This is a guest post by Mr. Limnyuy Gamsi, one of the church students of the diocese, studying at the seminary of the archdiocese of Birmingham located at S. Mary's College, Oscott. Mr. Gamsi is currently in the fourth year of his studies and belongs to the parish of Our Lady in Leicester.
"For two weeks at the beginning of February I had the privilege of being a pilgrim in the Holy Land along with the other fourth year seminarians from Oscott College. We were in Jerusalem for the first eight days, then in Galilee for the final five. Like most people reading this, I knew that the Holy Land is where Jesus lived during his time on earth, but not much else. I would like to share a few of the things I learnt while I was there.
"The most significant visit, quite early on, was a 5.30 a.m. mass at the Holy Sepulchre. As soon as we were in Jerusalem, I searched for where the different churches marking the crucifixion and the resurrection were located, because I knew we would have some time to wander around, and I wanted to visit these sites quite early on. What I didn’t realise was that the Holy Sepulchre marks all these sites, because all those events occurred in the same place. Our Lord’s tomb was a stone’s throw away from where he was crucified. John the Evangelist does say, “At the place where Jesus was crucified, there was a garden, and in the garden a new tomb.” (John 19:41).
"On the morning of our mass we were up at 4.30 a.m. and made the short climb to the Church of the Holy Sepulchre. The building has many altars belonging to different denominations commemorating different events, but the altar of the resurrection can best be described as a small chapel, called an aedicule. This aedicule is divided into two sections; one of them is only big enough to hold about 5 or 6 people, and this is where Our Lord’s tomb is. Because we were seven seminarians and two priests, some of us were in the room with the altar during the liturgy of the word, and we switched before the liturgy of the Eucharist. We celebrated the mass of the Resurrection, and during the Easter Triduum and this Easter season my mind has often been cast back to that special mass. The Holy Sepulchre remained a focal point of our time in Jerusalem, where we all returned frequently and where two braver ones of our number spent a whole night (surely in prayer!)."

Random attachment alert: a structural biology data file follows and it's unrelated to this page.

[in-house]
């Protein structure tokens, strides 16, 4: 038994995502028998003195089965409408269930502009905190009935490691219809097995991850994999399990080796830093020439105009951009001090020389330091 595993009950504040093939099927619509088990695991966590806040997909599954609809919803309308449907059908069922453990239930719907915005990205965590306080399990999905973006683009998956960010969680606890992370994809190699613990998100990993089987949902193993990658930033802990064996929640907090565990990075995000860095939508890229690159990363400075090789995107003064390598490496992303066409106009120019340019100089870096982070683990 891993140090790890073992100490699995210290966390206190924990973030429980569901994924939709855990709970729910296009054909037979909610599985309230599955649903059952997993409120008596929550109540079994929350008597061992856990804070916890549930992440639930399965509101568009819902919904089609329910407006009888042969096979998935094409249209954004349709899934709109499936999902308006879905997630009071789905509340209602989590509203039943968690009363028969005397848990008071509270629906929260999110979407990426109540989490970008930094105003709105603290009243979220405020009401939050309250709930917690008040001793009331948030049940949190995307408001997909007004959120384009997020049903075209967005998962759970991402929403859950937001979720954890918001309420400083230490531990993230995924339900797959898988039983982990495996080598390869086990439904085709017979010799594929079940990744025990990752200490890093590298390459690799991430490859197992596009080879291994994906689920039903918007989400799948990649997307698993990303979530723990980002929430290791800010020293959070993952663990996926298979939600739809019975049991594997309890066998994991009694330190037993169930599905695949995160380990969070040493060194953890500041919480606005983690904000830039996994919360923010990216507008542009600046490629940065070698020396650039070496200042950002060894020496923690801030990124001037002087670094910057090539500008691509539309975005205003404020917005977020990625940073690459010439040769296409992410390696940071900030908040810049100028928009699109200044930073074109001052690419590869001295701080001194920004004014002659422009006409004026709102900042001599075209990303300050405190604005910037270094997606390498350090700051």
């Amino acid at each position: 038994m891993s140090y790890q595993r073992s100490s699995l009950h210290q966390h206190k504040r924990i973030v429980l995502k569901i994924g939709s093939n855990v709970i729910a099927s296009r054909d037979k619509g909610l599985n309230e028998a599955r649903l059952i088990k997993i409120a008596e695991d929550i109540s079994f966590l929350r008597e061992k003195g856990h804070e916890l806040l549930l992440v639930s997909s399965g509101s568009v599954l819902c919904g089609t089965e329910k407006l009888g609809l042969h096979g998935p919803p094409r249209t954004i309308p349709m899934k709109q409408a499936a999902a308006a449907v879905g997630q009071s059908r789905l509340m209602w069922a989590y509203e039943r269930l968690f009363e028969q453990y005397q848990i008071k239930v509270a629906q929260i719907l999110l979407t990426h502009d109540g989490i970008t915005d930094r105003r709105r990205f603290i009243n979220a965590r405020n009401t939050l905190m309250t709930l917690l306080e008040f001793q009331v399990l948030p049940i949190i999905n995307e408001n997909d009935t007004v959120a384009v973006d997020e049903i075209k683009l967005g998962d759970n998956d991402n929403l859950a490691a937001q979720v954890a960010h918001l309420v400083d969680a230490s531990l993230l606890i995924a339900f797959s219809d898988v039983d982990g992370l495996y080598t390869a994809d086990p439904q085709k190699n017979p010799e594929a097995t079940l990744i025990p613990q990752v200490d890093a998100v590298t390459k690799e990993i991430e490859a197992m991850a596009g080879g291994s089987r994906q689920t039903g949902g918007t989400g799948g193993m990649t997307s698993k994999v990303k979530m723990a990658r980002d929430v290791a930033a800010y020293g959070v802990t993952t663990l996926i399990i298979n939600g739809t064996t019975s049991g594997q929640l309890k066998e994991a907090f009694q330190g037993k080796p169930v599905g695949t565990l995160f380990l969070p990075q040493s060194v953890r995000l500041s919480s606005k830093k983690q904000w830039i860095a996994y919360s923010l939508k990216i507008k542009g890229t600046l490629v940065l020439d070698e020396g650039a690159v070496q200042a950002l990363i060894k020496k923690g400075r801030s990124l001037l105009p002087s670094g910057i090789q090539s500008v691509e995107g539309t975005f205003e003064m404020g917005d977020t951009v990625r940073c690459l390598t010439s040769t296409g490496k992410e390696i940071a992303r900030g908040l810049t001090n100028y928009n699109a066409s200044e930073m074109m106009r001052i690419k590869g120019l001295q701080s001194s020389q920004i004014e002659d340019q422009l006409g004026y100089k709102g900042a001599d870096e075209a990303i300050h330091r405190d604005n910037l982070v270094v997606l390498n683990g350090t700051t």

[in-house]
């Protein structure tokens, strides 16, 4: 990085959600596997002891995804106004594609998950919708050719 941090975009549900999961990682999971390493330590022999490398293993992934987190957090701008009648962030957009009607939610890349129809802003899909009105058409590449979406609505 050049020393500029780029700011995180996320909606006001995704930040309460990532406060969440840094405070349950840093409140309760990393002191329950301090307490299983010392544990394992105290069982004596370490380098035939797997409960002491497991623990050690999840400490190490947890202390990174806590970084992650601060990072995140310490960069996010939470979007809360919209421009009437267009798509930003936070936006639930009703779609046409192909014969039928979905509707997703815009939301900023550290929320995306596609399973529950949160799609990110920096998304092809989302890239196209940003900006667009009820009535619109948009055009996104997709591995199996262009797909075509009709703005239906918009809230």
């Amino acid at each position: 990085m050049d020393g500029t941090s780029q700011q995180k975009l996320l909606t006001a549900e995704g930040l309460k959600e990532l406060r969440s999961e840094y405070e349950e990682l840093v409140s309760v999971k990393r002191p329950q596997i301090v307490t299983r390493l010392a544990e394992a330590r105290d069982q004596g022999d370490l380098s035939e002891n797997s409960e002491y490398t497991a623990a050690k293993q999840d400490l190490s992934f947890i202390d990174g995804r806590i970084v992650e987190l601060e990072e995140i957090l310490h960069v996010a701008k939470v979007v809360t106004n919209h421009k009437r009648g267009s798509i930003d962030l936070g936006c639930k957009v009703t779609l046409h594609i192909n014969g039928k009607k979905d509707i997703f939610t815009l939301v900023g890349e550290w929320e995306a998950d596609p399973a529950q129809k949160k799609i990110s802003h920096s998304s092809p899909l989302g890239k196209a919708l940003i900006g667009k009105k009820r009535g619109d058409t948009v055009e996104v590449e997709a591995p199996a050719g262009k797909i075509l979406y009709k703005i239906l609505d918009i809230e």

"The Holy Sepulchre is the holiest site for Christians, but I was also deeply moved by Western Wall, one of the remaining structures of the holiest building in Judaism, its Temple. I had only ever seen images of the Western Wall online when figures such as popes or political leaders had visited it, so I got the impression it was a very exclusive location, possibly only reached after standing in a long line. But I was wrong. With a covered head, anyone can walk up to it to pray. In fact, I saw a group of schoolchildren walk up to it at the end of school with their teacher, and I was told it is likely a daily tradition for them. I went to the Western Wall a few times while in Jerusalem, most memorably for me on the feast of the Presentation, imagining Simeon holding Christ in his arms just beyond that wall 2000 years ago."
"In Galilee we had the opportunity to visit the sites where Jesus would have spent most of his ministry. But I would like to focus on the Sea of Galilee. We stayed at a location on the Mount of the Beatitudes so from my room I could see the Sea (which is actually a large lake.) Personally, my most enduring memory is walking down to the shore of the Sea and sitting on one of the rocks while reading the first eight chapters of Mark’s Gospel, talking about Jesus’ Galilean ministry. It was unbelievable imagining that I was sitting where the crowds would have sat while Jesus was in a boat not far from them, teaching them, and where 5000 of them were fed. I felt looking out at the Sea where Christ walked on water, where Peter nearly drowned, and where Christ calmed the storm.
"These are just a few of the things I learned while in the Holy Land. There is a lot more I could write about, such as the experiences which made us realise how seriously the Orthodox Jews take their Sabbath (very seriously!), or how we were woken up in Jerusalem for seven days at 4.30 every morning, because of the extremely loud call to prayer from the mosque next door. But I hope what I have written has captured what a grace-filled privilege the pilgrimage was."